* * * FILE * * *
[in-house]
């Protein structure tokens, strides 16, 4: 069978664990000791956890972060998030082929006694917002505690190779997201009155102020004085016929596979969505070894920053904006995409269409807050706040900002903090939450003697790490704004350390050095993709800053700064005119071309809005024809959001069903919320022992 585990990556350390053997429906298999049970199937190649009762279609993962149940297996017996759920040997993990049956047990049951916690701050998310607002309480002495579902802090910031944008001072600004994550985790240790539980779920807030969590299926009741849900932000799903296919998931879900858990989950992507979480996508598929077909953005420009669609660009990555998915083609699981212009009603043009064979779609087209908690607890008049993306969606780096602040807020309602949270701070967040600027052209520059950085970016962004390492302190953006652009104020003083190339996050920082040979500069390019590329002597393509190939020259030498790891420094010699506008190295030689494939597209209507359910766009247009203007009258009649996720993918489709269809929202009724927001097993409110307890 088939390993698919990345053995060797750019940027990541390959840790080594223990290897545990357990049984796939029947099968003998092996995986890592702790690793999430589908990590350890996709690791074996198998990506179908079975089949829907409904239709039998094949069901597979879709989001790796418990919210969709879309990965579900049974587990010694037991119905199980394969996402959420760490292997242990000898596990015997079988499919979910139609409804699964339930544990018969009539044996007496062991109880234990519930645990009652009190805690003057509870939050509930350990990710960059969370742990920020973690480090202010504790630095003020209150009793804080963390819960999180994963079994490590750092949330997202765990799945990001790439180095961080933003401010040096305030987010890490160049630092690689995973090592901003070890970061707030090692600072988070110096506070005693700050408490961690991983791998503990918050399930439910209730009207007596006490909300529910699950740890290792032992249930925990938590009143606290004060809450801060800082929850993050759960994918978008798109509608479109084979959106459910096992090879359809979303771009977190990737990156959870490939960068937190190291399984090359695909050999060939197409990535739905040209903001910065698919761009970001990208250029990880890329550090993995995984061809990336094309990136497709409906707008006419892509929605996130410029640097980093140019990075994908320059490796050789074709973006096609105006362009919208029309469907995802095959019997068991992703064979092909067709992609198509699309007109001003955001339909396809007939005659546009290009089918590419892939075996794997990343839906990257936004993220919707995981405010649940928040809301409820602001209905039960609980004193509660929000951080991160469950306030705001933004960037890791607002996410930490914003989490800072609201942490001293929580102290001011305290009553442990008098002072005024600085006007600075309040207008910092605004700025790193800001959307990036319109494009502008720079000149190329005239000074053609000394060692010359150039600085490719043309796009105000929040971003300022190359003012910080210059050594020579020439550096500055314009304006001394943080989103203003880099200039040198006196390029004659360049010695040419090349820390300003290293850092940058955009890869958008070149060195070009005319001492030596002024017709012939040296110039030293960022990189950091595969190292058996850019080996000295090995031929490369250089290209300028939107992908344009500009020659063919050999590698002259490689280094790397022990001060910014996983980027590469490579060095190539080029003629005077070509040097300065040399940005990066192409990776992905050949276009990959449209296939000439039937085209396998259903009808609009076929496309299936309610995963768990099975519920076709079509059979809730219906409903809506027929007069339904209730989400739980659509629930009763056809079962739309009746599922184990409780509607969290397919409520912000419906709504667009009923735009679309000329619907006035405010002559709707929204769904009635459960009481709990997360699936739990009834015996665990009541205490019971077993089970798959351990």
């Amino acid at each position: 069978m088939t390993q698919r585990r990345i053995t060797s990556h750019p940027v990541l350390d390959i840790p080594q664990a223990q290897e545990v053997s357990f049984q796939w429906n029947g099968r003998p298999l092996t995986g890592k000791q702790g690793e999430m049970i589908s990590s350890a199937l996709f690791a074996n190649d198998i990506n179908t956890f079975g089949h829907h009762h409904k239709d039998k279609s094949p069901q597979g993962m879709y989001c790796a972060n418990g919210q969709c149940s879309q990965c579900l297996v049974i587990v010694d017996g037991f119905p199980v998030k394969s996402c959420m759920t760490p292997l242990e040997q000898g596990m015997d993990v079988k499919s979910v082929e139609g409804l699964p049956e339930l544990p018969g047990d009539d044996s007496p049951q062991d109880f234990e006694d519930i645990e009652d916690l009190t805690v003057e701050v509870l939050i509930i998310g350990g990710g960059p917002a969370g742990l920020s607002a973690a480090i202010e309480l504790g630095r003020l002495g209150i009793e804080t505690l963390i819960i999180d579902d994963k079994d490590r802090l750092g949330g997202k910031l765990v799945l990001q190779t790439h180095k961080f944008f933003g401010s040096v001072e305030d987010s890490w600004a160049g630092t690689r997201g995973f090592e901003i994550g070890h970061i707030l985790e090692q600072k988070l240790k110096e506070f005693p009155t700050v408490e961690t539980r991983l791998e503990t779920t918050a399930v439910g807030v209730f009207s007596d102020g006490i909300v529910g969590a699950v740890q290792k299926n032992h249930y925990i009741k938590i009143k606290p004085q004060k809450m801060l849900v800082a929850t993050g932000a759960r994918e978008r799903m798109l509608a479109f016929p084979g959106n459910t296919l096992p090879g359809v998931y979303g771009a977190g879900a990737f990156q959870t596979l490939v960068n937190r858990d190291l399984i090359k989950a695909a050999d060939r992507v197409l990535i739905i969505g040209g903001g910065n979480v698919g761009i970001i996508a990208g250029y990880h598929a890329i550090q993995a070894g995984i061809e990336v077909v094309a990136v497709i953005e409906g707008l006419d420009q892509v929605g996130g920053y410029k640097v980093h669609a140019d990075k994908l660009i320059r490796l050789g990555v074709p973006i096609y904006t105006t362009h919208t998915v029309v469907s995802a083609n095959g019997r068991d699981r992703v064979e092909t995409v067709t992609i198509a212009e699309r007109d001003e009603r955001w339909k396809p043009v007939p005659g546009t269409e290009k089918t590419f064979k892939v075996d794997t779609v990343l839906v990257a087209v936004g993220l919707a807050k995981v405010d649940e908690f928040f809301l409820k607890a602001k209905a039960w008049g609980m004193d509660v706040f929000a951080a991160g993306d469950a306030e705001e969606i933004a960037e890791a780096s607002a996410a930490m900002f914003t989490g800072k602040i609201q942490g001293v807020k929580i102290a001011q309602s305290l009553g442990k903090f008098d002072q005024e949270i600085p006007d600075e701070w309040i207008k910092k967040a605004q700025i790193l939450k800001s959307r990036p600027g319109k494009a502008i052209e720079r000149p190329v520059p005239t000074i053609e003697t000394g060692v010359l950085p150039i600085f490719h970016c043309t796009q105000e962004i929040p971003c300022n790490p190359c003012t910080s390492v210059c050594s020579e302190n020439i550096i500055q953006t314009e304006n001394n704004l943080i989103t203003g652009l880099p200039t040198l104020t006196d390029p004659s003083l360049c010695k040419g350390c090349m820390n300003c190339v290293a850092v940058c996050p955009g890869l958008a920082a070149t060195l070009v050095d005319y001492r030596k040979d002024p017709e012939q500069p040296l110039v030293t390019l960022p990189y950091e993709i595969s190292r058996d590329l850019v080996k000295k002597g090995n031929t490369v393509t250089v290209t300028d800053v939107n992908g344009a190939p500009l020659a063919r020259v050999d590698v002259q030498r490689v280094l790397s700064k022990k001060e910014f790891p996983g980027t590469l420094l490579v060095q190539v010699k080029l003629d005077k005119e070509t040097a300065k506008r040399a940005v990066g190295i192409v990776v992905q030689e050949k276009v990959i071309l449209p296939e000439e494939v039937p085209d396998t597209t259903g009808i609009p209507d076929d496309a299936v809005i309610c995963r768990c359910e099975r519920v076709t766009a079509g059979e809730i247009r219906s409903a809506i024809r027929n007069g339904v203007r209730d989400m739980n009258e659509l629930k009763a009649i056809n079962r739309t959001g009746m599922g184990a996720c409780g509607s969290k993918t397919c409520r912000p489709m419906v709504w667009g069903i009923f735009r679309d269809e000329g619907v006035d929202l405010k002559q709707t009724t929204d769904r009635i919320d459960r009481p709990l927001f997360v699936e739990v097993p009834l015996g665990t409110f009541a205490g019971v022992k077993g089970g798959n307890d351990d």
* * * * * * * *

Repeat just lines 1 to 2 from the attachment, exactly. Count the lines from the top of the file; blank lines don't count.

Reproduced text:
[in-house]
């Protein structure tokens, strides 16, 4: 069978664990000791956890972060998030082929006694917002505690190779997201009155102020004085016929596979969505070894920053904006995409269409807050706040900002903090939450003697790490704004350390050095993709800053700064005119071309809005024809959001069903919320022992 585990990556350390053997429906298999049970199937190649009762279609993962149940297996017996759920040997993990049956047990049951916690701050998310607002309480002495579902802090910031944008001072600004994550985790240790539980779920807030969590299926009741849900932000799903296919998931879900858990989950992507979480996508598929077909953005420009669609660009990555998915083609699981212009009603043009064979779609087209908690607890008049993306969606780096602040807020309602949270701070967040600027052209520059950085970016962004390492302190953006652009104020003083190339996050920082040979500069390019590329002597393509190939020259030498790891420094010699506008190295030689494939597209209507359910766009247009203007009258009649996720993918489709269809929202009724927001097993409110307890 088939390993698919990345053995060797750019940027990541390959840790080594223990290897545990357990049984796939029947099968003998092996995986890592702790690793999430589908990590350890996709690791074996198998990506179908079975089949829907409904239709039998094949069901597979879709989001790796418990919210969709879309990965579900049974587990010694037991119905199980394969996402959420760490292997242990000898596990015997079988499919979910139609409804699964339930544990018969009539044996007496062991109880234990519930645990009652009190805690003057509870939050509930350990990710960059969370742990920020973690480090202010504790630095003020209150009793804080963390819960999180994963079994490590750092949330997202765990799945990001790439180095961080933003401010040096305030987010890490160049630092690689995973090592901003070890970061707030090692600072988070110096506070005693700050408490961690991983791998503990918050399930439910209730009207007596006490909300529910699950740890290792032992249930925990938590009143606290004060809450801060800082929850993050759960994918978008798109509608479109084979959106459910096992090879359809979303771009977190990737990156959870490939960068937190190291399984090359695909050999060939197409990535739905040209903001910065698919761009970001990208250029990880890329550090993995995984061809990336094309990136497709409906707008006419892509929605996130410029640097980093140019990075994908320059490796050789074709973006096609105006362009919208029309469907995802095959019997068991992703064979092909067709992609198509699309007109001003955001339909396809007939005659546009290009089918590419892939075996794997990343839906990257936004993220919707995981405010649940928040809301409820602001209905039960609980004193509660929000951080991160469950306030705001933004960037890791607002996410930490914003989490800072609201942490001293929580102290001011305290009553442990008098002072005024600085006007600075309040207008910092605004700025790193800001959307990036319109494009502008720079000149190329005239000074053609000394060692010359150039600085490719043309796009105000929040971003300022190359003012910080210059050594020579020439550096500055314009304006001394943080989103203003880099200039040198006196390029004659360049010695040419090349820390300003290293850092940058955009890869958008070149060195070009005319001492030596002024017709012939040296110039030293960022990189950091595969190292058996850019080996000295090995031929490369250089290209300028939107992908344009500009020659063919050999590698002259490689280094790397022990001060910014996983980027590469490579060095190539080029003629005077070509040097300065040399940005990066192409990776992905050949276009990959449209296939000439039937085209396998259903009808609009076929496309299936309610995963768990099975519920076709079509059979809730219906409903809506027929007069339904209730989400739980659509629930009763056809079962739309009746599922184990409780509607969290397919409520912000419906709504667009009923735009679309000329619907006035405010002559709707929204769904009635459960009481709990997360699936739990009834015996665990009541205490019971077993089970798959351990």